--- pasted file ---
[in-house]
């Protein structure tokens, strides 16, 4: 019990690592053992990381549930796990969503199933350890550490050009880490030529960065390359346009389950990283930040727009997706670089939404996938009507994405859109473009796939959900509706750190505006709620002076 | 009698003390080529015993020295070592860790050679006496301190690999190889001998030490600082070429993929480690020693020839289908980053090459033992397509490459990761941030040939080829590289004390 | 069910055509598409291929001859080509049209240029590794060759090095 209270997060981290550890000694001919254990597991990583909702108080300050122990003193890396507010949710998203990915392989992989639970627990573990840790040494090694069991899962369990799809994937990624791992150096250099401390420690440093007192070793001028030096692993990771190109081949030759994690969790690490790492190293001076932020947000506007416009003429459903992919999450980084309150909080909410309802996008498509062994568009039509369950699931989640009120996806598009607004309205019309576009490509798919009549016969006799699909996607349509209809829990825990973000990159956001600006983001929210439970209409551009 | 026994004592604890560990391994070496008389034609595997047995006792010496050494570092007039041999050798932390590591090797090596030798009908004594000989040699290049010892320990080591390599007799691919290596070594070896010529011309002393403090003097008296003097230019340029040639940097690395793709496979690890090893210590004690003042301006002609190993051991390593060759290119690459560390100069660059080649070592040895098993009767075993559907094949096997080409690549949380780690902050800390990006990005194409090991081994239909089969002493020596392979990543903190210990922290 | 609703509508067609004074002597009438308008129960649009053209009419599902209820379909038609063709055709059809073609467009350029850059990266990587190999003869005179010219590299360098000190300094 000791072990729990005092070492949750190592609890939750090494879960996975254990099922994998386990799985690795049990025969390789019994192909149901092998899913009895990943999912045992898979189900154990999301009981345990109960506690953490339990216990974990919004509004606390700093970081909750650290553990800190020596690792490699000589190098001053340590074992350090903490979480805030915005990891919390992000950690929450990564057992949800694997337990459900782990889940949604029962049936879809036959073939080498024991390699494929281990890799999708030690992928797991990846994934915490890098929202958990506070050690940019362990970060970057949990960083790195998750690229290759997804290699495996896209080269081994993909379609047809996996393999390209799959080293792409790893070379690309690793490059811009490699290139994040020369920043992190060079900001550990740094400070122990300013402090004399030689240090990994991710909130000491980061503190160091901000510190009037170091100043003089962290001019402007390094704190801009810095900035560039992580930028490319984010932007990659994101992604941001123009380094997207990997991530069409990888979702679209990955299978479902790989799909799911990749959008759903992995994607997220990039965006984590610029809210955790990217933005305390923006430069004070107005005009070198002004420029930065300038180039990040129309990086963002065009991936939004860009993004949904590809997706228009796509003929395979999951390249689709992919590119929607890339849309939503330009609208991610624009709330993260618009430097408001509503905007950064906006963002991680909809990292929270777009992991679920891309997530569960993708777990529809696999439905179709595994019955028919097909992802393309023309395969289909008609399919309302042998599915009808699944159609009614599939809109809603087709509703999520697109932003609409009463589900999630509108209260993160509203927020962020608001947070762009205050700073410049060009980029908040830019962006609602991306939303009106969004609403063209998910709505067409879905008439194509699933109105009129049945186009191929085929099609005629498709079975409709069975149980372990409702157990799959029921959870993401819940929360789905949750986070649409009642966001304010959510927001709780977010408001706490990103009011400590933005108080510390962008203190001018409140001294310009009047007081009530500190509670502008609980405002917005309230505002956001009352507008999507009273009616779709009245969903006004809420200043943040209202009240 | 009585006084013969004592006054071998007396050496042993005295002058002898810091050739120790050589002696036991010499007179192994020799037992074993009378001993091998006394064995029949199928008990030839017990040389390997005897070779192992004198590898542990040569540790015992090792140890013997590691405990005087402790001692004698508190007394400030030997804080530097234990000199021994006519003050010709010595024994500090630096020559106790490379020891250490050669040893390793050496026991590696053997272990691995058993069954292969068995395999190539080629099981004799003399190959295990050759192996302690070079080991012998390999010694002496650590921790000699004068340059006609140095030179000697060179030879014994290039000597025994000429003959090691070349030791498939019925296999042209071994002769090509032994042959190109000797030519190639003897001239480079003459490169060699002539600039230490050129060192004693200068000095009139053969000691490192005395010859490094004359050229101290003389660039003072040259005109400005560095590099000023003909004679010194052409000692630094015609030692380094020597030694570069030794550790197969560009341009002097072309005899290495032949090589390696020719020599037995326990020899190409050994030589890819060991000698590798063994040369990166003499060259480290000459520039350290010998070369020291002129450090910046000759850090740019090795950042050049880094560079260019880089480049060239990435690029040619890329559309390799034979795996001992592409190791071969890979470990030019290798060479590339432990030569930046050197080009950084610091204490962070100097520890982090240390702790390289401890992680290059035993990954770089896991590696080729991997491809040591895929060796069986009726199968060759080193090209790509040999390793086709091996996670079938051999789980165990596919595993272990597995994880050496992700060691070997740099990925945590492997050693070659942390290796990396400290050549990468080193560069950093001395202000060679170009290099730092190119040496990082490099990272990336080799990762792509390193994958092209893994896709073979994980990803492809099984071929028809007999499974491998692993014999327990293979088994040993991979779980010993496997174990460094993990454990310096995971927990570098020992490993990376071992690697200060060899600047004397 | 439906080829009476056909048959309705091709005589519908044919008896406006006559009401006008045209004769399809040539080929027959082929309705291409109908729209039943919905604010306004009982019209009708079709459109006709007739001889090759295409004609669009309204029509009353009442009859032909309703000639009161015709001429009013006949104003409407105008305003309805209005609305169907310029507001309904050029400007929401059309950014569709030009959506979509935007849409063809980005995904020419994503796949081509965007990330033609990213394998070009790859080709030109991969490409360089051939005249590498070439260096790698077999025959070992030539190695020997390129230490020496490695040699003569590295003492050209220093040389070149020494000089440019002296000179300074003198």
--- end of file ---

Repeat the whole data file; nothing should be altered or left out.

[in-house]
């Protein structure tokens, strides 16, 4: 019990690592053992990381549930796990969503199933350890550490050009880490030529960065390359346009389950990283930040727009997706670089939404996938009507994405859109473009796939959900509706750190505006709620002076 | 009698003390080529015993020295070592860790050679006496301190690999190889001998030490600082070429993929480690020693020839289908980053090459033992397509490459990761941030040939080829590289004390 | 069910055509598409291929001859080509049209240029590794060759090095 209270997060981290550890000694001919254990597991990583909702108080300050122990003193890396507010949710998203990915392989992989639970627990573990840790040494090694069991899962369990799809994937990624791992150096250099401390420690440093007192070793001028030096692993990771190109081949030759994690969790690490790492190293001076932020947000506007416009003429459903992919999450980084309150909080909410309802996008498509062994568009039509369950699931989640009120996806598009607004309205019309576009490509798919009549016969006799699909996607349509209809829990825990973000990159956001600006983001929210439970209409551009 | 026994004592604890560990391994070496008389034609595997047995006792010496050494570092007039041999050798932390590591090797090596030798009908004594000989040699290049010892320990080591390599007799691919290596070594070896010529011309002393403090003097008296003097230019340029040639940097690395793709496979690890090893210590004690003042301006002609190993051991390593060759290119690459560390100069660059080649070592040895098993009767075993559907094949096997080409690549949380780690902050800390990006990005194409090991081994239909089969002493020596392979990543903190210990922290 | 609703509508067609004074002597009438308008129960649009053209009419599902209820379909038609063709055709059809073609467009350029850059990266990587190999003869005179010219590299360098000190300094 000791072990729990005092070492949750190592609890939750090494879960996975254990099922994998386990799985690795049990025969390789019994192909149901092998899913009895990943999912045992898979189900154990999301009981345990109960506690953490339990216990974990919004509004606390700093970081909750650290553990800190020596690792490699000589190098001053340590074992350090903490979480805030915005990891919390992000950690929450990564057992949800694997337990459900782990889940949604029962049936879809036959073939080498024991390699494929281990890799999708030690992928797991990846994934915490890098929202958990506070050690940019362990970060970057949990960083790195998750690229290759997804290699495996896209080269081994993909379609047809996996393999390209799959080293792409790893070379690309690793490059811009490699290139994040020369920043992190060079900001550990740094400070122990300013402090004399030689240090990994991710909130000491980061503190160091901000510190009037170091100043003089962290001019402007390094704190801009810095900035560039992580930028490319984010932007990659994101992604941001123009380094997207990997991530069409990888979702679209990955299978479902790989799909799911990749959008759903992995994607997220990039965006984590610029809210955790990217933005305390923006430069004070107005005009070198002004420029930065300038180039990040129309990086963002065009991936939004860009993004949904590809997706228009796509003929395979999951390249689709992919590119929607890339849309939503330009609208991610624009709330993260618009430097408001509503905007950064906006963002991680909809990292929270777009992991679920891309997530569960993708777990529809696999439905179709595994019955028919097909992802393309023309395969289909008609399919309302042998599915009808699944159609009614599939809109809603087709509703999520697109932003609409009463589900999630509108209260993160509203927020962020608001947070762009205050700073410049060009980029908040830019962006609602991306939303009106969004609403063209998910709505067409879905008439194509699933109105009129049945186009191929085929099609005629498709079975409709069975149980372990409702157990799959029921959870993401819940929360789905949750986070649409009642966001304010959510927001709780977010408001706490990103009011400590933005108080510390962008203190001018409140001294310009009047007081009530500190509670502008609980405002917005309230505002956001009352507008999507009273009616779709009245969903006004809420200043943040209202009240 | 009585006084013969004592006054071998007396050496042993005295002058002898810091050739120790050589002696036991010499007179192994020799037992074993009378001993091998006394064995029949199928008990030839017990040389390997005897070779192992004198590898542990040569540790015992090792140890013997590691405990005087402790001692004698508190007394400030030997804080530097234990000199021994006519003050010709010595024994500090630096020559106790490379020891250490050669040893390793050496026991590696053997272990691995058993069954292969068995395999190539080629099981004799003399190959295990050759192996302690070079080991012998390999010694002496650590921790000699004068340059006609140095030179000697060179030879014994290039000597025994000429003959090691070349030791498939019925296999042209071994002769090509032994042959190109000797030519190639003897001239480079003459490169060699002539600039230490050129060192004693200068000095009139053969000691490192005395010859490094004359050229101290003389660039003072040259005109400005560095590099000023003909004679010194052409000692630094015609030692380094020597030694570069030794550790197969560009341009002097072309005899290495032949090589390696020719020599037995326990020899190409050994030589890819060991000698590798063994040369990166003499060259480290000459520039350290010998070369020291002129450090910046000759850090740019090795950042050049880094560079260019880089480049060239990435690029040619890329559309390799034979795996001992592409190791071969890979470990030019290798060479590339432990030569930046050197080009950084610091204490962070100097520890982090240390702790390289401890992680290059035993990954770089896991590696080729991997491809040591895929060796069986009726199968060759080193090209790509040999390793086709091996996670079938051999789980165990596919595993272990597995994880050496992700060691070997740099990925945590492997050693070659942390290796990396400290050549990468080193560069950093001395202000060679170009290099730092190119040496990082490099990272990336080799990762792509390193994958092209893994896709073979994980990803492809099984071929028809007999499974491998692993014999327990293979088994040993991979779980010993496997174990460094993990454990310096995971927990570098020992490993990376071992690697200060060899600047004397 | 439906080829009476056909048959309705091709005589519908044919008896406006006559009401006008045209004769399809040539080929027959082929309705291409109908729209039943919905604010306004009982019209009708079709459109006709007739001889090759295409004609669009309204029509009353009442009859032909309703000639009161015709001429009013006949104003409407105008305003309805209005609305169907310029507001309904050029400007929401059309950014569709030009959506979509935007849409063809980005995904020419994503796949081509965007990330033609990213394998070009790859080709030109991969490409360089051939005249590498070439260096790698077999025959070992030539190695020997390129230490020496490695040699003569590295003492050209220093040389070149020494000089440019002296000179300074003198």